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Options traders start positioning for U.S. election volatility

By Saqib Iqbal Ahmed

NEW YORK (Reuters) - Six weeks ahead of the U.S. presidential election as opinion polls show a tightening race, traders in the options market have begun to position for more stock gyrations.

The Nov. 8 election is among the top issues on investors' minds, said Brian Bier, head of equity derivative sales and trading for Macro Risk Advisors.

"There has definitely been an increase in urgency in putting on hedges that would carry them (investors) through November," he said.


Goldman Sachs notes a slight kink in the volatility term structure on S&P 500 equity options that is indicative of an uptick in hedging demand.

"While the overall level of S&P 500 implied volatility is low, the term structure is beginning to price the Nov. 8 presidential election," Goldman Sachs equity derivatives strategist Krag Gregory, said in a note on Monday.

The volatility term structure, which is calculated from prices of options with different expirations, reflects the market's expectation of future volatility of different time horizons.

Traders appear to have some focus on weekly options that expire right before and after election day on Nov. 8.

For S&P 500 Index options expiring on Nov. 11, the most immediate expiration after the election, traders show a slight preference for buying insurance against a decline in the market.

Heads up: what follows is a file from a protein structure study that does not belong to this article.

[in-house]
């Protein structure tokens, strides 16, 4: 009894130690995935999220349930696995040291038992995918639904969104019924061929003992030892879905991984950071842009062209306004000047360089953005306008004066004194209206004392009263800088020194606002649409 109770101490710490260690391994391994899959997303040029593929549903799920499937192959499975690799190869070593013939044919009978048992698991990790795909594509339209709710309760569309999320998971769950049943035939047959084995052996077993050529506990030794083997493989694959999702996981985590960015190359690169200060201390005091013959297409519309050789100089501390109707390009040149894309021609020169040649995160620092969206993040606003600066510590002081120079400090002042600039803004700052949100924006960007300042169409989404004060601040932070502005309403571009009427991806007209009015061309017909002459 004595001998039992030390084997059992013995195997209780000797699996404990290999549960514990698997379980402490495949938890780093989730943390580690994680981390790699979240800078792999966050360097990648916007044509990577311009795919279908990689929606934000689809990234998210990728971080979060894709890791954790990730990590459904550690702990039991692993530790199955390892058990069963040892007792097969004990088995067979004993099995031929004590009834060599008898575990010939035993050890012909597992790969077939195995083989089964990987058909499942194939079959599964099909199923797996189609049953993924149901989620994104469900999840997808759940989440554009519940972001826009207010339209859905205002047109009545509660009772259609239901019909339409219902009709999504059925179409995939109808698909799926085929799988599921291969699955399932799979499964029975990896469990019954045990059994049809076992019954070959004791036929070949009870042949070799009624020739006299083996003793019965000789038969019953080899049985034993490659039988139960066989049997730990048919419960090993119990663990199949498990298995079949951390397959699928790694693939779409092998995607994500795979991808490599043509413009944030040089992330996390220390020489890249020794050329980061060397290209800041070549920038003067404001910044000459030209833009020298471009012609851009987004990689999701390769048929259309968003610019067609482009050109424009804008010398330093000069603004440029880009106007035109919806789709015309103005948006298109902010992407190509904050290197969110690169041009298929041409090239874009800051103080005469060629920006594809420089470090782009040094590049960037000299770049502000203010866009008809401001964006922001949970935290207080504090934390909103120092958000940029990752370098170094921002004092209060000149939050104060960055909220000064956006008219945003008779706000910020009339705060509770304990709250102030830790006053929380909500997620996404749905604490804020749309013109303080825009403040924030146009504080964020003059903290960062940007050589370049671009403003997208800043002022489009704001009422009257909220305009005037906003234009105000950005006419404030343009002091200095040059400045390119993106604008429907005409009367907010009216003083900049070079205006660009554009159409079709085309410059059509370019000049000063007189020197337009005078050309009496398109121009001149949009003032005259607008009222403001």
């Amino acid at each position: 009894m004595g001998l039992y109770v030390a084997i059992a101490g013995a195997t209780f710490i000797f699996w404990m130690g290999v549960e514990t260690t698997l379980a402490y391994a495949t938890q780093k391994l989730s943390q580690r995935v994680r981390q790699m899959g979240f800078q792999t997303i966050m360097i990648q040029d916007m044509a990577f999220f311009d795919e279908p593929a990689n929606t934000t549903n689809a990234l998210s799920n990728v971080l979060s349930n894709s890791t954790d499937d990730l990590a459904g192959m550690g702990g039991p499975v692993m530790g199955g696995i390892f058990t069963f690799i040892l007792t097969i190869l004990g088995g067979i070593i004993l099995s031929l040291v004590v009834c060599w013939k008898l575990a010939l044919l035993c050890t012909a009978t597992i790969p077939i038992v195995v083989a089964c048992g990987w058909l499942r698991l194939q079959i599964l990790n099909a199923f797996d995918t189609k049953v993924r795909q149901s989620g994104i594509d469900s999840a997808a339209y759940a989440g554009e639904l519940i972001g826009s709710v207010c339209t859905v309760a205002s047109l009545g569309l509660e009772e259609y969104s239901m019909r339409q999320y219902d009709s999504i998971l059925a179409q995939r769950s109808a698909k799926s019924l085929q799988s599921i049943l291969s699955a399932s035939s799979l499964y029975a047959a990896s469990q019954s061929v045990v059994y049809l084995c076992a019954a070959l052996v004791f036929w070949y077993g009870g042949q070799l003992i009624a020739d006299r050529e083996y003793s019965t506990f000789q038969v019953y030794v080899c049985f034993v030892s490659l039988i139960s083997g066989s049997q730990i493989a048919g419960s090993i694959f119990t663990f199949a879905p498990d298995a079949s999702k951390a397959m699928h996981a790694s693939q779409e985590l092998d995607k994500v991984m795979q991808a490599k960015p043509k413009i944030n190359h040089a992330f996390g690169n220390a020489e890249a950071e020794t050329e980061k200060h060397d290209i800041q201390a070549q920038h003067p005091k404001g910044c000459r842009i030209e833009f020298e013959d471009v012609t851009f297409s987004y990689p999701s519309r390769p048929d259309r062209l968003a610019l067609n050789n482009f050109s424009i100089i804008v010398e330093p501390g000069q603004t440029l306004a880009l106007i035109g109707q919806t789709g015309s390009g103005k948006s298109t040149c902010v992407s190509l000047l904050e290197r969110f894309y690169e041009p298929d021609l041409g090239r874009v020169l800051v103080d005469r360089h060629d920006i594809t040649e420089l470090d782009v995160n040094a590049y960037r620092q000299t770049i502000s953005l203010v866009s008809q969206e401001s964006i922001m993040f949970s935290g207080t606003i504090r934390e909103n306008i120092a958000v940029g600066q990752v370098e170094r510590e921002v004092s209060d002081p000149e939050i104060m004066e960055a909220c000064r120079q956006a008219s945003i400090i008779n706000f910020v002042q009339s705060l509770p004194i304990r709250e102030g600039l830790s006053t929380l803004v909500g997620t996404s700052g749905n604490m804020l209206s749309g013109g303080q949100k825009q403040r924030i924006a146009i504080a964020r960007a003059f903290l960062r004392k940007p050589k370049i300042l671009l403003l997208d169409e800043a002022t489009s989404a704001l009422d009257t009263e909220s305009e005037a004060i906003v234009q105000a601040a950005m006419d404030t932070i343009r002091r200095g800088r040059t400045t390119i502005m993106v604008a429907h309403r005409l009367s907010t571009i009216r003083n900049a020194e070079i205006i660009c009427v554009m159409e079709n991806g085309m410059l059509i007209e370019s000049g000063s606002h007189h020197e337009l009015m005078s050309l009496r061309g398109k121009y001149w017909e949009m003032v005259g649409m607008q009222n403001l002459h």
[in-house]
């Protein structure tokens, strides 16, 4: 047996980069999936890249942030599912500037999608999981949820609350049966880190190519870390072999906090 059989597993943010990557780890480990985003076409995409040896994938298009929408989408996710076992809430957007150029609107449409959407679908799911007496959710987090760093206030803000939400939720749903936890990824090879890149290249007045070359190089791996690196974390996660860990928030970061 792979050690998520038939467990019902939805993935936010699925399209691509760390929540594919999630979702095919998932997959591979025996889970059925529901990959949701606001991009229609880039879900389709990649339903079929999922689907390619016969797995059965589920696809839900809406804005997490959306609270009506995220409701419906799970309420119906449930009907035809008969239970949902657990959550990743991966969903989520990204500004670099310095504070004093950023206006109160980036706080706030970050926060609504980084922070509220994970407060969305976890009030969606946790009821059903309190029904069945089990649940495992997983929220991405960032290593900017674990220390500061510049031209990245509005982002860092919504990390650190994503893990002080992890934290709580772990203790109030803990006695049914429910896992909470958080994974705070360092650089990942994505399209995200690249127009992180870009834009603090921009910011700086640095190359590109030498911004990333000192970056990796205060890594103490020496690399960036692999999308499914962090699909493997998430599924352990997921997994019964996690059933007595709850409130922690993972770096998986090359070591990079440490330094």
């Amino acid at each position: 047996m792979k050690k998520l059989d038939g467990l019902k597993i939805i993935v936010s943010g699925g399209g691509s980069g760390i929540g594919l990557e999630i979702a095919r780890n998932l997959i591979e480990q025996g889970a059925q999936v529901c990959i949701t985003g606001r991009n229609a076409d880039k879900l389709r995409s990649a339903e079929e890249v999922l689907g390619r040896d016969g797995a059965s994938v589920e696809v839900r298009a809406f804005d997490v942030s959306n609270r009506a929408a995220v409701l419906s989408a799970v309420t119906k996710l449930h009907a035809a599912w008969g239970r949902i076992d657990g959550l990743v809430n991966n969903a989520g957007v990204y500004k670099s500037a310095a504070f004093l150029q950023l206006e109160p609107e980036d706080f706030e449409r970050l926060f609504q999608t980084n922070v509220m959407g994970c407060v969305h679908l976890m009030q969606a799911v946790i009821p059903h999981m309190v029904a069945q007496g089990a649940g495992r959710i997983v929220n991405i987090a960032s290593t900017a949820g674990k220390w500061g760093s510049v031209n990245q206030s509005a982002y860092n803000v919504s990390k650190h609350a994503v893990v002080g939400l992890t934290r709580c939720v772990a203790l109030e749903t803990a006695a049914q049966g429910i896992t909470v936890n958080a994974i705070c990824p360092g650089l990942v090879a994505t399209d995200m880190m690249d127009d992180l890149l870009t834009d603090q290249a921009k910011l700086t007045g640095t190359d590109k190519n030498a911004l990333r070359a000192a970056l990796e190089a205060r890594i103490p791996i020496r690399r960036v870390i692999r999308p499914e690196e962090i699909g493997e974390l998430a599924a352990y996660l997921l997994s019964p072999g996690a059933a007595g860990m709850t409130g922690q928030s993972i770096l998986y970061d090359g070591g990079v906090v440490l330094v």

For this expiration, puts outnumber calls 2.2-to-1, compared with 1.9-to-1 for all expirations, per Thomson Reuters data.

A subdued volatility environment, which makes options relatively less pricey, may be helping drive some of the flow, Bier said.

Looking at S&P 500 options expiring on Nov. 4 and Nov. 11, they are currently pricing a 1.5 percent move in any direction from the election, according to Macro Risk Advisors.

While elections have historically been meaningful drivers of equity volatility, expectation for election-linked volatility has been conspicuous by its absence so far in this presidential election cycle.

The CBOE Volatility Index, the most widely followed options-based gauge of near-term investor anxiety, was at 14.40 on Monday, compared to the 13.3 average since late July after the two major parties anointed their candidates.

The degree to which VIX and VIX futures are muted ahead of Monday's presidential debate is surprising, Mandy Xu, equity derivatives strategist at Credit Suisse, said in a note on Monday. Democrat Hillary Clinton and Republican Donald Trump face off on Monday at 9 p.m. ET (0100 GMT Tuesday).

(Reporting by Saqib Iqbal Ahmed; Editing by Cynthia Osterman)